Every two years, GSCL awards two prizes worth € 400 each for the best student undergraduate thesis and for the best master's thesis in the field of language technology and computational linguistics.
The nomination will be done by a supervisor. The lecturers at universities and technical colleges are called upon to encourage their best graduates of the past two years to submit a summary of their thesis. Based on a blind reviewing process, members of the GSCL Board select the best papers in a pre-selection process. These will then be presented by the authors at the KONVENS meeting in the final round. Travel costs and conference fees are borne by the GSCL.
The next selection round takes place in the summer of 2021. Candidates should have completed their work not earlier than April 2019. Theses from all German-speaking countries are acceptable (Austria, Germany and Switzerland) as well as from any other country, as long as the topic is focused on the German language.
The following documentation must be submitted in the PDF Format until 15.6.2021 to firstname.lastname@example.org:
Summary of the work (German or English) with a maximum of five pages plus references and images. The authorship must not be evident from the abstract.
Name and email address of the author and supervisor, university, degree achieved. The grading should not be given.
Brief statement / letter of recommendation from the supervisor or reviewer.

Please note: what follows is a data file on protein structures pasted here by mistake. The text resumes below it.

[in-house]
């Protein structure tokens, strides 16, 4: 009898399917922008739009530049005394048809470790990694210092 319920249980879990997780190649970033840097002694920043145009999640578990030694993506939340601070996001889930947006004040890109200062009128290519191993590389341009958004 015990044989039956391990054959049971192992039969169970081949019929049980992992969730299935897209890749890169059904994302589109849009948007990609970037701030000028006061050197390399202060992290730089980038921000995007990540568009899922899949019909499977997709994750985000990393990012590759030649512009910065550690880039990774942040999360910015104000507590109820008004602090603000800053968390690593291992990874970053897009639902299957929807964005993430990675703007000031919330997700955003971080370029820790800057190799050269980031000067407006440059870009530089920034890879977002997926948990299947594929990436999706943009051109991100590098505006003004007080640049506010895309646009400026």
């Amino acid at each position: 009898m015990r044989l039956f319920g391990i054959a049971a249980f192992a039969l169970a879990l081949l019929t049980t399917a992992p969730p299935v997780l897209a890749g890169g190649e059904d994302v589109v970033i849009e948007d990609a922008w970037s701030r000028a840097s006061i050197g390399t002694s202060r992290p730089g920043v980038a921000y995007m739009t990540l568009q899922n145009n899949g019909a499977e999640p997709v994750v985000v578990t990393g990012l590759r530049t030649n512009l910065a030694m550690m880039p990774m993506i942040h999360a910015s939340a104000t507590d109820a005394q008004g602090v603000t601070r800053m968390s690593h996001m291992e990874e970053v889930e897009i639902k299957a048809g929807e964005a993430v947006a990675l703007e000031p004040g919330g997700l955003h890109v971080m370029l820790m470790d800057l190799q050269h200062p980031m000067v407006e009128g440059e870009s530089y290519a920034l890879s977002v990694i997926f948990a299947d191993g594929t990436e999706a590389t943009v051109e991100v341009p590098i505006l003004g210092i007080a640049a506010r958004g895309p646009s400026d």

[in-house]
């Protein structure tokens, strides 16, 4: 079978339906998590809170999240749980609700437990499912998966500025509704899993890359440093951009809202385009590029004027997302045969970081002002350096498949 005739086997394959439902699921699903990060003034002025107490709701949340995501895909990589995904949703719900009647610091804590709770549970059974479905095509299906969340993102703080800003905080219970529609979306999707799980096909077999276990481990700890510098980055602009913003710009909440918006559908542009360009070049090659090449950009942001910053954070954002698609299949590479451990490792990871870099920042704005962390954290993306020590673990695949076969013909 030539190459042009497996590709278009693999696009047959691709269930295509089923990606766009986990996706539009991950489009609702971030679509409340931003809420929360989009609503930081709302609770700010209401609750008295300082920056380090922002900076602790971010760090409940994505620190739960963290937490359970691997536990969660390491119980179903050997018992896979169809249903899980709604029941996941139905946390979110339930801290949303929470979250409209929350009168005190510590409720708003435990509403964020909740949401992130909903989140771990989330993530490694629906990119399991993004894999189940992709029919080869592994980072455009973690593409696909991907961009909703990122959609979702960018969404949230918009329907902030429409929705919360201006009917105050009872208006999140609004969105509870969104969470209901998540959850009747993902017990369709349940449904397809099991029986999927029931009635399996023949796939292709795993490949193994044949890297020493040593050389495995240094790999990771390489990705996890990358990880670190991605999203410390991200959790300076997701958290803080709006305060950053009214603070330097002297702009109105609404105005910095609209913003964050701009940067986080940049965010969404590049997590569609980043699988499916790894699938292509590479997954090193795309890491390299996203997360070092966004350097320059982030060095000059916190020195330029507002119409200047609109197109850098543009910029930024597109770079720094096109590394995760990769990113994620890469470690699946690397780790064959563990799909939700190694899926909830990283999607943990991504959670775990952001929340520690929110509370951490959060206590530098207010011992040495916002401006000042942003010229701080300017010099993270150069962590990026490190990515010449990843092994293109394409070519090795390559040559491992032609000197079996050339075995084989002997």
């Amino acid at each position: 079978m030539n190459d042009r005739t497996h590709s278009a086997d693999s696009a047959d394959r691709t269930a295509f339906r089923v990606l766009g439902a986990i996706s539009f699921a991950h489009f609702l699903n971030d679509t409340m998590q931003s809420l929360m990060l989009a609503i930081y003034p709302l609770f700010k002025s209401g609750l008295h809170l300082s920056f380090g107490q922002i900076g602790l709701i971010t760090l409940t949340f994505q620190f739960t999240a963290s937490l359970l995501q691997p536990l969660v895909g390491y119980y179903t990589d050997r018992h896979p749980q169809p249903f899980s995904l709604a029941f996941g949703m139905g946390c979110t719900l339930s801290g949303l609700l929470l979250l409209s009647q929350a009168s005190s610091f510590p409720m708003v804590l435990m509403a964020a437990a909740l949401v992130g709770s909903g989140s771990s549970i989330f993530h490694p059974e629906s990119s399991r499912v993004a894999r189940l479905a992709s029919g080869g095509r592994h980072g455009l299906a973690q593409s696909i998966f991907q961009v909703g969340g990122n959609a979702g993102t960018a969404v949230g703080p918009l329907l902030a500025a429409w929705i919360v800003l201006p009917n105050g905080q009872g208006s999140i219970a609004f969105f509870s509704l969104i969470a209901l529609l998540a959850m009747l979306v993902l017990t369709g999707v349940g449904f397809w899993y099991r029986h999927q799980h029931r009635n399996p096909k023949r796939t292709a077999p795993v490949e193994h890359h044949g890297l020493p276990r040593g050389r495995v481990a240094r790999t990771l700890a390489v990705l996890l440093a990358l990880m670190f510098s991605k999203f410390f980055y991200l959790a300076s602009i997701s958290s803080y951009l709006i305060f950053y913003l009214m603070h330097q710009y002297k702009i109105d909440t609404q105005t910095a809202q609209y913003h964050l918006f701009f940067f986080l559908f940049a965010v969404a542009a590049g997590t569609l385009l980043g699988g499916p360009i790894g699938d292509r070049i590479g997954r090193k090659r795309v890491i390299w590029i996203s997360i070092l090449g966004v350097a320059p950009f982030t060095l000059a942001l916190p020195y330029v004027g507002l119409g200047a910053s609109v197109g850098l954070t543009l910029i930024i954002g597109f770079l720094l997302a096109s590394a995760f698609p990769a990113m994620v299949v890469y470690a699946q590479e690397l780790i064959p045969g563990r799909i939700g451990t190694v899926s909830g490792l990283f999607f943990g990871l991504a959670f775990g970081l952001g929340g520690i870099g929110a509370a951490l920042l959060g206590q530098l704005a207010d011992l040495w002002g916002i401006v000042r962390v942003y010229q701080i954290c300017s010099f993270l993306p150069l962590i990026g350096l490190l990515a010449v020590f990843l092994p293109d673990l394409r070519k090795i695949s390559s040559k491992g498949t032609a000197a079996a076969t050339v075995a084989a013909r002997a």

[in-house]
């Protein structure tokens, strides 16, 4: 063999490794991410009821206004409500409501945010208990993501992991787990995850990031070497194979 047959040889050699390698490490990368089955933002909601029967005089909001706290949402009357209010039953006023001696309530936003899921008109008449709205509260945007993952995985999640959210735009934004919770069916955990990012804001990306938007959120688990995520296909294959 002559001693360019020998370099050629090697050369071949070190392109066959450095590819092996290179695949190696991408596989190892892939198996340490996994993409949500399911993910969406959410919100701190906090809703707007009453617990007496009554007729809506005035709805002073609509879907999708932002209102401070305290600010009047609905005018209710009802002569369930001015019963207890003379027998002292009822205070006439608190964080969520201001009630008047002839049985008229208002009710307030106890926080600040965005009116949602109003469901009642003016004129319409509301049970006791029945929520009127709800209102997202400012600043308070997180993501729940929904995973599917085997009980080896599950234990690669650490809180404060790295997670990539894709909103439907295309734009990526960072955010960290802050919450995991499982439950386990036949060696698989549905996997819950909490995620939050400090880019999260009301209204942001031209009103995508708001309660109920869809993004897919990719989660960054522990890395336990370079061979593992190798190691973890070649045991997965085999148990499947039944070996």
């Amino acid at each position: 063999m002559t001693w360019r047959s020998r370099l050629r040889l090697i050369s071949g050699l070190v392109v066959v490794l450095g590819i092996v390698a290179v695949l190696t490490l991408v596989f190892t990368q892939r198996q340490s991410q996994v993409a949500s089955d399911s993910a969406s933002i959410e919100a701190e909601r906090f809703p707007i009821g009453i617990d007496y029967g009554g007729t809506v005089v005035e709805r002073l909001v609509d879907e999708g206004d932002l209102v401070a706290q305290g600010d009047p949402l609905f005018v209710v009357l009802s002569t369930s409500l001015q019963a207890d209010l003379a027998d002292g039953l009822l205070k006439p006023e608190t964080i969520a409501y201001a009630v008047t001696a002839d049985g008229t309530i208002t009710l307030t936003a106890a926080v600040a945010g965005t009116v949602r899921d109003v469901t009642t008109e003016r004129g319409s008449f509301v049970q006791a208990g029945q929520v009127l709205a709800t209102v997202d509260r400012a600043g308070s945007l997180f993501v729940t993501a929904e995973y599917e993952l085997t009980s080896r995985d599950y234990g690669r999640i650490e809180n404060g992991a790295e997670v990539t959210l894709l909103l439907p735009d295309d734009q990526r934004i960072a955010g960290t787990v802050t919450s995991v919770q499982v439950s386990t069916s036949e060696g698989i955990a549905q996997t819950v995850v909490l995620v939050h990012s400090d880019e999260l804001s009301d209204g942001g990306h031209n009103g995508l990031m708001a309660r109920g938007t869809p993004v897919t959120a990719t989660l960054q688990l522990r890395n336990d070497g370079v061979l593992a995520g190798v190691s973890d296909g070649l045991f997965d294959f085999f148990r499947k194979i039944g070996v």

Award winners since 2001:
Master: Isabel Meraner (Zürich): Grasping the Nettle: Neural Entity Recognition for Scientific and Vernacular Plant Names
Bachelor: Rami Aly (Hamburg): Hierarchical writing genre classification with neural networks
Master: Mathias Müller (Zurich): Treatment of Markup in Statistical Machine Translation
Bachelor: Katarina Ragna Krüger (Potsdam): Assessing the Dimensions of Factuality in Biomedical Text
Master: Edo Collins (Tübingen): Classifying German Noun-Noun Compounds Using Stacked Denoising Autoencoders
Bachelor: Glorianna Jagfeld (Stuttgart): Towards a Better Semantic Role Labeling of Complex Predicates
Marcel Bollmann (Bochum): Automatic Normalization for Linguistic Annotation of Historical Language Data
Christian M. Meyer (Darmstadt): Combining Answers from Heterogenous Web Documents for Question Answering
Christian Hardmeier (Basel): Using Linguistic Annotations in Statistical Machine Translation of Film Subtitles
Pierre Lison (Saarbrücken): Robust Processing of Spoken Dialogue
Jette Klein-Berning (Heidelberg): Multilingual Information Retrieval with Latent Semantic Indexing
The German Society for Computational Linguistics (GSCL) is to award a prize for an excellent doctoral thesis in the field of language technology / computational linguistics once every two years. The thesis must have been submitted in one of the disciplines or its subdisciplines.
Candidates should have defended their work (viva voce), but not earlier than May 2018. Prior nomination for other awards is permitted. Theses from all German-speaking countries are acceptable (Austria, Germany and Switzerland) as well as from any other country, as long as the topic is focused on the German language.
The following documentation must be submitted in the PDF format:
a copy of the thesis
at least one recommendation (generally by the first referee)
summary of the doctoral thesis (max. 10 pages)
list of the candidate’s publications
Work that marks relevant progress and can be expected to significantly advance language technology / computational linguistics will be considered for the award. The successful candidate will be awarded € 1000. Submission deadline for 2020: May 31, 2020, 23:59 CEST. All documents must be submitted by this date, either in German or English, per Email to email@example.com. The jury members have been nominated by the scientific advisory board of the GSCL.
It is possible to increase the number of awardees, and the prize money can be shared. Recourse to the courts is ruled out.